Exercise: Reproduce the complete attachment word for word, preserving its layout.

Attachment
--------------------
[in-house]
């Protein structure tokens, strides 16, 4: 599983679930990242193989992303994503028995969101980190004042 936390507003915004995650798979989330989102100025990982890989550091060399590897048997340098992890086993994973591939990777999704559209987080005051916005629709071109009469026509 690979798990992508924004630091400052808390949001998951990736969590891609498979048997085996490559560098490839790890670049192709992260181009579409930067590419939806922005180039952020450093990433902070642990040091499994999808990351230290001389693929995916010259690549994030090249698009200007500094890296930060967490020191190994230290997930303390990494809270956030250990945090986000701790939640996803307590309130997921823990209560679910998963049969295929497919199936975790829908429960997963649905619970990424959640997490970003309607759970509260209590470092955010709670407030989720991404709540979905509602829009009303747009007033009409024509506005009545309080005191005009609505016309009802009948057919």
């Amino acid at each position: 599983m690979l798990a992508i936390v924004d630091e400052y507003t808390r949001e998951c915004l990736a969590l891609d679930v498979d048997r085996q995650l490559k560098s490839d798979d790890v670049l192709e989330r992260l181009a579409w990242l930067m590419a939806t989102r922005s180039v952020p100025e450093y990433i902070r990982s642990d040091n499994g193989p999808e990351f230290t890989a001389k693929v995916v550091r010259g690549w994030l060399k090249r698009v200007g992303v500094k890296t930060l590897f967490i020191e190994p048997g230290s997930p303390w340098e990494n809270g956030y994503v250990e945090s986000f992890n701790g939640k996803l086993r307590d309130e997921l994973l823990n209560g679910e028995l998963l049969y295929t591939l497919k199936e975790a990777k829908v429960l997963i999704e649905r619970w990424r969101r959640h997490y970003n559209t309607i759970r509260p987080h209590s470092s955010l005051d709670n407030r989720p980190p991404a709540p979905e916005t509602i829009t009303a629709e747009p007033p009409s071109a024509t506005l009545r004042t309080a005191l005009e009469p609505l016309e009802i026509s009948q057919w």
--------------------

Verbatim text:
[in-house]
């Protein structure tokens, strides 16, 4: 599983679930990242193989992303994503028995969101980190004042 936390507003915004995650798979989330989102100025990982890989550091060399590897048997340098992890086993994973591939990777999704559209987080005051916005629709071109009469026509 690979798990992508924004630091400052808390949001998951990736969590891609498979048997085996490559560098490839790890670049192709992260181009579409930067590419939806922005180039952020450093990433902070642990040091499994999808990351230290001389693929995916010259690549994030090249698009200007500094890296930060967490020191190994230290997930303390990494809270956030250990945090986000701790939640996803307590309130997921823990209560679910998963049969295929497919199936975790829908429960997963649905619970990424959640997490970003309607759970509260209590470092955010709670407030989720991404709540979905509602829009009303747009007033009409024509506005009545309080005191005009609505016309009802009948057919």
């Amino acid at each position: 599983m690979l798990a992508i936390v924004d630091e400052y507003t808390r949001e998951c915004l990736a969590l891609d679930v498979d048997r085996q995650l490559k560098s490839d798979d790890v670049l192709e989330r992260l181009a579409w990242l930067m590419a939806t989102r922005s180039v952020p100025e450093y990433i902070r990982s642990d040091n499994g193989p999808e990351f230290t890989a001389k693929v995916v550091r010259g690549w994030l060399k090249r698009v200007g992303v500094k890296t930060l590897f967490i020191e190994p048997g230290s997930p303390w340098e990494n809270g956030y994503v250990e945090s986000f992890n701790g939640k996803l086993r307590d309130e997921l994973l823990n209560g679910e028995l998963l049969y295929t591939l497919k199936e975790a990777k829908v429960l997963i999704e649905r619970w990424r969101r959640h997490y970003n559209t309607i759970r509260p987080h209590s470092s955010l005051d709670n407030r989720p980190p991404a709540p979905e916005t509602i829009t009303a629709e747009p007033p009409s071109a024509t506005l009545r004042t309080a005191l005009e009469p609505l016309e009802i026509s009948q057919w």